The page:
Continued complexities of the Syrian Conflict

Photo courtesy Wikipedia

Jose Rodriguez

What began with the graffiti of teenagers led to a civil war. From the U.S. and U.N. backing rebels as Russia assists the Assad regime, to President Donald Trump speaking to President Vladimir Putin about stability and the possible end of the war last Tuesday, this is as complicated as it gets for the Syrian conflict.

The conflict started back in 2011 when the Arab Spring uprisings were gaining international attention. More than a dozen Syrian school boys were arrested and tortured over some graffiti, which alluded to President Bashar Al-Assad’s turn to step down from power. This very action unfolded a chain of events, which lead to peaceful protests in March 2011 and a wrongful response from the Assad regime.

UNO professor Ramazan Kilinc says the initial request of the protesters was to open the system to have more representation, freedom and democracy. However, initially people did not request Assad to go. The problem suddenly escalated when the Assad regimes’ security forces killed protesters in the city of Deraa following the subsequent unrest and more killings that lead to the civil war.

“He did not take the demands of the people seriously and he responded to their demands with brutality and bloodshed,” Kilinc said.

Since then, the Assad regime, the opposition and the Islamic State, countries like Russia, Iran, Turkey, the U.S. and other organizations have been participating and taking stands that have worsened the conditions of the conflict. These interventions have complicated the war to a major level causing the proxy war to become a complex, multi-layered conflict.

As the war progressed, priorities changed not only from the opposition, but for the other countries involved according to their own interests. This added to the complexity of the conflict and made it harder to understand.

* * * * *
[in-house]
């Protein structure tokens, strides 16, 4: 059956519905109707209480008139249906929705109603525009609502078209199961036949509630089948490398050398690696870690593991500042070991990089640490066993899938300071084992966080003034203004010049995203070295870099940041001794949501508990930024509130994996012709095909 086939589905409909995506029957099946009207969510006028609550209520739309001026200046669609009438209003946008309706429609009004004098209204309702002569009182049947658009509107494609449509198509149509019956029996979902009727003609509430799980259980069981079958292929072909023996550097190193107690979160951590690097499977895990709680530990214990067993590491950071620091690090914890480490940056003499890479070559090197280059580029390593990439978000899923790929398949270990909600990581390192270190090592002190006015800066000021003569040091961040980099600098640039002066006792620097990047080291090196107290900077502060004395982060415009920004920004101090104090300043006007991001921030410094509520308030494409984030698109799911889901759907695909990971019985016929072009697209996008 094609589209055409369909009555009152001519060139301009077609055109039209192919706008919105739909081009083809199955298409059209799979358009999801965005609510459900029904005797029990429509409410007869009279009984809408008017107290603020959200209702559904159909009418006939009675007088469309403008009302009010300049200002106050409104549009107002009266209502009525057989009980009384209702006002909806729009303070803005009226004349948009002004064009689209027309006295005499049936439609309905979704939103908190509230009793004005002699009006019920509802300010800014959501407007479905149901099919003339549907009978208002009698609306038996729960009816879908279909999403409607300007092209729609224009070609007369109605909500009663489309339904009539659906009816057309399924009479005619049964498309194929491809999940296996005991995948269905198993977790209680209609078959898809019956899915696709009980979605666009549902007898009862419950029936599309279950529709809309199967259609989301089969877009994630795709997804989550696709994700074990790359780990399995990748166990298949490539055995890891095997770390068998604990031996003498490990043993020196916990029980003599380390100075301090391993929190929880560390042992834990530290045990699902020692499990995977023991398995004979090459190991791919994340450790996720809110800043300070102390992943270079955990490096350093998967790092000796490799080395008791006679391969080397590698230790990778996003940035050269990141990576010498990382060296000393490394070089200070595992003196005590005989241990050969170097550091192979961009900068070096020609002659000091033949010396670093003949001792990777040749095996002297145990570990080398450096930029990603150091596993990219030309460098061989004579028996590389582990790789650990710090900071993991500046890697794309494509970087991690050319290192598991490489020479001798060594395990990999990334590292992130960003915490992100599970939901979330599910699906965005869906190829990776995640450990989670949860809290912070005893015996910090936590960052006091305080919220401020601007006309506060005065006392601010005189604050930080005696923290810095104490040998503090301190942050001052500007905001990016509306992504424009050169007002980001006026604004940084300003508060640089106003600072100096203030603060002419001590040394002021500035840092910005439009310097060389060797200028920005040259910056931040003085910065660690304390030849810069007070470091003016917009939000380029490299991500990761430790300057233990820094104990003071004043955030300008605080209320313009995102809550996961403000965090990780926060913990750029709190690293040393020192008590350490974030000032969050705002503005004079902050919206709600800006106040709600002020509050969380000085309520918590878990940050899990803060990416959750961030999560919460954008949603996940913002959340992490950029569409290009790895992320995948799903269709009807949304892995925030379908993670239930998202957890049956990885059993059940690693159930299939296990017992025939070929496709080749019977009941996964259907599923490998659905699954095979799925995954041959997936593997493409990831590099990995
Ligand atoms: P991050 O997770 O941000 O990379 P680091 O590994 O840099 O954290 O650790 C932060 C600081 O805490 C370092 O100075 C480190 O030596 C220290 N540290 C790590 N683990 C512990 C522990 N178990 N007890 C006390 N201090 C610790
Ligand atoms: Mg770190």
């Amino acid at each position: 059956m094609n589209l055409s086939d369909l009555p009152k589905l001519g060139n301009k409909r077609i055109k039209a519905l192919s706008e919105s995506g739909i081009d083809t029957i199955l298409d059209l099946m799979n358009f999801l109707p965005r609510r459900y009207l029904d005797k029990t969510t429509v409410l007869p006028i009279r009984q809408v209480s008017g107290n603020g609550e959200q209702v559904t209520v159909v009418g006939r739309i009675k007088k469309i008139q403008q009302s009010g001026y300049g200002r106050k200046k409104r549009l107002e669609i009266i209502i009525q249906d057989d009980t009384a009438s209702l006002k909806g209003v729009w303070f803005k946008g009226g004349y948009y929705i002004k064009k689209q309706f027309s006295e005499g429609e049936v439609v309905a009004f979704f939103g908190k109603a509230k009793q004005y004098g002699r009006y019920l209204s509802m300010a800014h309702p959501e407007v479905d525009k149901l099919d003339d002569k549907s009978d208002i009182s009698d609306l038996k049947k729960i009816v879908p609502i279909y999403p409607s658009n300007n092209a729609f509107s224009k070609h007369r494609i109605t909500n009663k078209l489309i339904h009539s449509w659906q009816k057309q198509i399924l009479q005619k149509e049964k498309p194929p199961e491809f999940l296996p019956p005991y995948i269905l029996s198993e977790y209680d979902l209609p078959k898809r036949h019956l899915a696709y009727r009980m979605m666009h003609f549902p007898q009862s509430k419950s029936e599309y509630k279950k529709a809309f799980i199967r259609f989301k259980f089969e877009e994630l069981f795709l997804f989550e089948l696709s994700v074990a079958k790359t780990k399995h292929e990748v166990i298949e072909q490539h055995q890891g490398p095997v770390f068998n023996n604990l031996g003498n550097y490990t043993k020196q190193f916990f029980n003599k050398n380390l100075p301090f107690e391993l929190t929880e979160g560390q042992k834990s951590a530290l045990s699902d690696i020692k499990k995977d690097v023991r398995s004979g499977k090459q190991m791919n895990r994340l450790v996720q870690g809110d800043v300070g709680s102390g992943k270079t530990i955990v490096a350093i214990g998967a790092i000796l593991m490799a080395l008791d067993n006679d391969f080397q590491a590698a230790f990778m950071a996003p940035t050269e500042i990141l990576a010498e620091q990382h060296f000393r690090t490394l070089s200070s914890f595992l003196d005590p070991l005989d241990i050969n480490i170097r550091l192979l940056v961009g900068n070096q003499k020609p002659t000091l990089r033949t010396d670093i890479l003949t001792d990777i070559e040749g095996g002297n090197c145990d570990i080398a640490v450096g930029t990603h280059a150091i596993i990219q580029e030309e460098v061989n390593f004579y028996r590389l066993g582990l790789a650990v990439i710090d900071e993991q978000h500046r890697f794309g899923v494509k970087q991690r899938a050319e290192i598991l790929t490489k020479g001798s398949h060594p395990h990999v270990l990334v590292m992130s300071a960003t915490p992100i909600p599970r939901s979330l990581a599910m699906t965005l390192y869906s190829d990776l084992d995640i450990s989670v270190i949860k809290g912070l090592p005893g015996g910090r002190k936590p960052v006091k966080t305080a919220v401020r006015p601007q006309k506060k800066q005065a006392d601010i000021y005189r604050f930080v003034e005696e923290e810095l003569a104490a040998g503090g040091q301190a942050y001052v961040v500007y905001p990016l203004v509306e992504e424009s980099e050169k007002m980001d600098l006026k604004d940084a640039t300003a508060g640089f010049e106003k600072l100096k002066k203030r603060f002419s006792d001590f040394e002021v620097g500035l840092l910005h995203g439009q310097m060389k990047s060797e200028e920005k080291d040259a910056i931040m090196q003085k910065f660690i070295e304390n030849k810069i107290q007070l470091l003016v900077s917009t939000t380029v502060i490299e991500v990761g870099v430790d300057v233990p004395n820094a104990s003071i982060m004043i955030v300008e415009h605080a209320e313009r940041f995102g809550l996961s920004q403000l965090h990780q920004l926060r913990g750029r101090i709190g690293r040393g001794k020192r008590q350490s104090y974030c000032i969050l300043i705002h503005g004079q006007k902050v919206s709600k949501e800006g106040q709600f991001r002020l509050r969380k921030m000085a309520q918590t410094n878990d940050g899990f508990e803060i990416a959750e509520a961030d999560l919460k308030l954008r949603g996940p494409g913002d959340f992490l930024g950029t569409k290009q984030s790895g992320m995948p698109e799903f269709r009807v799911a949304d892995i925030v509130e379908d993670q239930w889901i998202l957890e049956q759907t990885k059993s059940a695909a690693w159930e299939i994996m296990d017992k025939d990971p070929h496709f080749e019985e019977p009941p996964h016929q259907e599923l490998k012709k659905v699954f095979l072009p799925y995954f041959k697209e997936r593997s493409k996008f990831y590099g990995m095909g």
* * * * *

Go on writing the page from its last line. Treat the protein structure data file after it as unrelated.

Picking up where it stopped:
“You can really come to the conclusion that there are so many different narratives being spoken here because there are so many actors being involved that it really complicates it further,” Professor Michelle Black, who served as a government civilian for the Department of Defense from 2009 to 2016 specializing in deterrence analysis and adversary decision-making, said.

It is important to mention that during these six years, the use of chemical weapons has been a major element that has brought on the reaction of international organizations and countries like Russia and the U.S. One example of this is when former President Barack Obama warned intervention back in 2012 under any circumstances where chemical weapons were used in the conflict.

The U.S. policy under the Obama administration got criticized when U.S. intervention never came to fruition after lethal chemical attacks were allegedly used in 2013 by the Assad regime. The U.S. did start backing up rebels with humanitarian aid and arms to fight the Assad regime, but never intervened directly.

In Kilinc’s opinion, this disengagement decreased the credibility of the U.S. for not following up on their initial promises.

“Since the U.S. somehow encouraged the rebels against the Assad regime, I think it had the responsibility to protect them and help them,” Kilinc said.

This leads to the question of whether the U.S. should intervene directly in the conflict. Although the U.S. already intervened earlier this year under the Trump administration after another chemical attack by the regime, many believe now is a very complicated time to do so.

“If we are saying we are going to be more involved, then that means we need to have strict foreign policy,” Black said. “What is difficult is that we are very vague about that right now.”

Following the 2013 chemical attacks would come sanctions, the Russian intervention, more chemical attacks and the rising threat of the Islamic State. Now, the U.S. hopes the Assad regime will regain stability after all the deaths and unrest the war has caused. It seems now that the initial reasons for the conflict have been overshadowed by the agenda of the foreign and domestic powers involved.

UNO Syrian-American student Denna Keilany said, “Some people who originally backed the rebels are so burned out by the turmoil that they have lost hope in even the potential for the success of the revolution.”

Graphic by Jessica Wade